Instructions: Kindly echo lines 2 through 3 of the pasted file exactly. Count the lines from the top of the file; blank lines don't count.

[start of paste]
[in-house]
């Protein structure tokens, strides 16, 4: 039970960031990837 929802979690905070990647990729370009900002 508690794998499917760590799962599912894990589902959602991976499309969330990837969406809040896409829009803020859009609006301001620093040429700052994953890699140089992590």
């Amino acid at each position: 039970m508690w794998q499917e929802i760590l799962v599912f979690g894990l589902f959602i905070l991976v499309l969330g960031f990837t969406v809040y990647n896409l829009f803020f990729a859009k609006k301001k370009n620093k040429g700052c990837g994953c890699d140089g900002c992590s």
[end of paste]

């Protein structure tokens, strides 16, 4: 039970960031990837 929802979690905070990647990729370009900002 508690794998499917760590799962599912894990589902959602991976499309969330990837969406809040896409829009803020859009609006301001620093040429700052994953890699140089992590």
């Amino acid at each position: 039970m508690w794998q499917e929802i760590l799962v599912f979690g894990l589902f959602i905070l991976v499309l969330g960031f990837t969406v809040y990647n896409l829009f803020f990729a859009k609006k301001k370009n620093k040429g700052c990837g994953c890699d140089g900002c992590s």